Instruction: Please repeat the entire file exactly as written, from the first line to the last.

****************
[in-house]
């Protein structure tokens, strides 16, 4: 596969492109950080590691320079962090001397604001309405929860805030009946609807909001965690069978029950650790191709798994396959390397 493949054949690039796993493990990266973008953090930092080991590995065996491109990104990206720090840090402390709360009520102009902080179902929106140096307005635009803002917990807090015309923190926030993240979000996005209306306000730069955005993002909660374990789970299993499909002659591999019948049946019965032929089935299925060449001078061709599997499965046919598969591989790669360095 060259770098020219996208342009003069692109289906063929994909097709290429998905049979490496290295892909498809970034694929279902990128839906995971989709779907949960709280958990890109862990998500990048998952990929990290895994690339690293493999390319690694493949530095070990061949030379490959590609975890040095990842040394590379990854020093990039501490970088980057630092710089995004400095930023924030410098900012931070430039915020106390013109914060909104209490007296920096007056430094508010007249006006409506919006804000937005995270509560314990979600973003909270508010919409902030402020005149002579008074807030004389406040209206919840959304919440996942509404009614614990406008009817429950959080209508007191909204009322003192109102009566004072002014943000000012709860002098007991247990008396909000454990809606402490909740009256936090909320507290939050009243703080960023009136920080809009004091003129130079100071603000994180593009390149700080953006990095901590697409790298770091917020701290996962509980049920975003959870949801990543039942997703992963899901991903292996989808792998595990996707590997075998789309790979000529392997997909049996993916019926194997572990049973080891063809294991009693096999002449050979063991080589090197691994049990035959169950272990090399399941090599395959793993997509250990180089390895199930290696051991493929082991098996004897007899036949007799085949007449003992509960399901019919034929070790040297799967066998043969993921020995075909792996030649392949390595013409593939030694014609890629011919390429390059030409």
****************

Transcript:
[in-house]
């Protein structure tokens, strides 16, 4: 596969492109950080590691320079962090001397604001309405929860805030009946609807909001965690069978029950650790191709798994396959390397 493949054949690039796993493990990266973008953090930092080991590995065996491109990104990206720090840090402390709360009520102009902080179902929106140096307005635009803002917990807090015309923190926030993240979000996005209306306000730069955005993002909660374990789970299993499909002659591999019948049946019965032929089935299925060449001078061709599997499965046919598969591989790669360095 060259770098020219996208342009003069692109289906063929994909097709290429998905049979490496290295892909498809970034694929279902990128839906995971989709779907949960709280958990890109862990998500990048998952990929990290895994690339690293493999390319690694493949530095070990061949030379490959590609975890040095990842040394590379990854020093990039501490970088980057630092710089995004400095930023924030410098900012931070430039915020106390013109914060909104209490007296920096007056430094508010007249006006409506919006804000937005995270509560314990979600973003909270508010919409902030402020005149002579008074807030004389406040209206919840959304919440996942509404009614614990406008009817429950959080209508007191909204009322003192109102009566004072002014943000000012709860002098007991247990008396909000454990809606402490909740009256936090909320507290939050009243703080960023009136920080809009004091003129130079100071603000994180593009390149700080953006990095901590697409790298770091917020701290996962509980049920975003959870949801990543039942997703992963899901991903292996989808792998595990996707590997075998789309790979000529392997997909049996993916019926194997572990049973080891063809294991009693096999002449050979063991080589090197691994049990035959169950272990090399399941090599395959793993997509250990180089390895199930290696051991493929082991098996004897007899036949007799085949007449003992509960399901019919034929070790040297799967066998043969993921020995075909792996030649392949390595013409593939030694014609890629011919390429390059030409």